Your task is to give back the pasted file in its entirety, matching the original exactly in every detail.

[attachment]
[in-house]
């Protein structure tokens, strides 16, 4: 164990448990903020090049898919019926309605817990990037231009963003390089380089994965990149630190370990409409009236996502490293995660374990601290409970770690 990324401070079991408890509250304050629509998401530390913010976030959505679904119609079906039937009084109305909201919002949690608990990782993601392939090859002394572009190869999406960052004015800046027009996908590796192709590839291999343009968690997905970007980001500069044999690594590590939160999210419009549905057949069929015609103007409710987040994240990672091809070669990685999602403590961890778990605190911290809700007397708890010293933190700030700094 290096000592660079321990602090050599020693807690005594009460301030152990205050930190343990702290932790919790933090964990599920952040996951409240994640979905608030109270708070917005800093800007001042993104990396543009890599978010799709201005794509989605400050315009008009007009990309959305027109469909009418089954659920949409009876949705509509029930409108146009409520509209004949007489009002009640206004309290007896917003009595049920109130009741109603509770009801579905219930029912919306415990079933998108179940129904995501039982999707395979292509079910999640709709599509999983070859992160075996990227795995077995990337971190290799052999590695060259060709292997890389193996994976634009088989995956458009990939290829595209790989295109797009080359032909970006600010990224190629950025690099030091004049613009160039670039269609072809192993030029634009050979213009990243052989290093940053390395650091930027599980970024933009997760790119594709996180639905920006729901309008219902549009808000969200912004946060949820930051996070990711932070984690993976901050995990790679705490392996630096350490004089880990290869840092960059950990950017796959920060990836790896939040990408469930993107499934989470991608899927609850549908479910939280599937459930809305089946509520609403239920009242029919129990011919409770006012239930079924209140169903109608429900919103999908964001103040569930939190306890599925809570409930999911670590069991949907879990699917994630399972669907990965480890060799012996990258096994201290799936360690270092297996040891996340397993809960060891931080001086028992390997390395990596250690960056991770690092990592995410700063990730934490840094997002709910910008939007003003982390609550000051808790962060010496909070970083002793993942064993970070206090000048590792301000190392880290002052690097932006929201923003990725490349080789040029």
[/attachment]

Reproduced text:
[in-house]
């Protein structure tokens, strides 16, 4: 164990448990903020090049898919019926309605817990990037231009963003390089380089994965990149630190370990409409009236996502490293995660374990601290409970770690 990324401070079991408890509250304050629509998401530390913010976030959505679904119609079906039937009084109305909201919002949690608990990782993601392939090859002394572009190869999406960052004015800046027009996908590796192709590839291999343009968690997905970007980001500069044999690594590590939160999210419009549905057949069929015609103007409710987040994240990672091809070669990685999602403590961890778990605190911290809700007397708890010293933190700030700094 290096000592660079321990602090050599020693807690005594009460301030152990205050930190343990702290932790919790933090964990599920952040996951409240994640979905608030109270708070917005800093800007001042993104990396543009890599978010799709201005794509989605400050315009008009007009990309959305027109469909009418089954659920949409009876949705509509029930409108146009409520509209004949007489009002009640206004309290007896917003009595049920109130009741109603509770009801579905219930029912919306415990079933998108179940129904995501039982999707395979292509079910999640709709599509999983070859992160075996990227795995077995990337971190290799052999590695060259060709292997890389193996994976634009088989995956458009990939290829595209790989295109797009080359032909970006600010990224190629950025690099030091004049613009160039670039269609072809192993030029634009050979213009990243052989290093940053390395650091930027599980970024933009997760790119594709996180639905920006729901309008219902549009808000969200912004946060949820930051996070990711932070984690993976901050995990790679705490392996630096350490004089880990290869840092960059950990950017796959920060990836790896939040990408469930993107499934989470991608899927609850549908479910939280599937459930809305089946509520609403239920009242029919129990011919409770006012239930079924209140169903109608429900919103999908964001103040569930939190306890599925809570409930999911670590069991949907879990699917994630399972669907990965480890060799012996990258096994201290799936360690270092297996040891996340397993809960060891931080001086028992390997390395990596250690960056991770690092990592995410700063990730934490840094997002709910910008939007003003982390609550000051808790962060010496909070970083002793993942064993970070206090000048590792301000190392880290002052690097932006929201923003990725490349080789040029």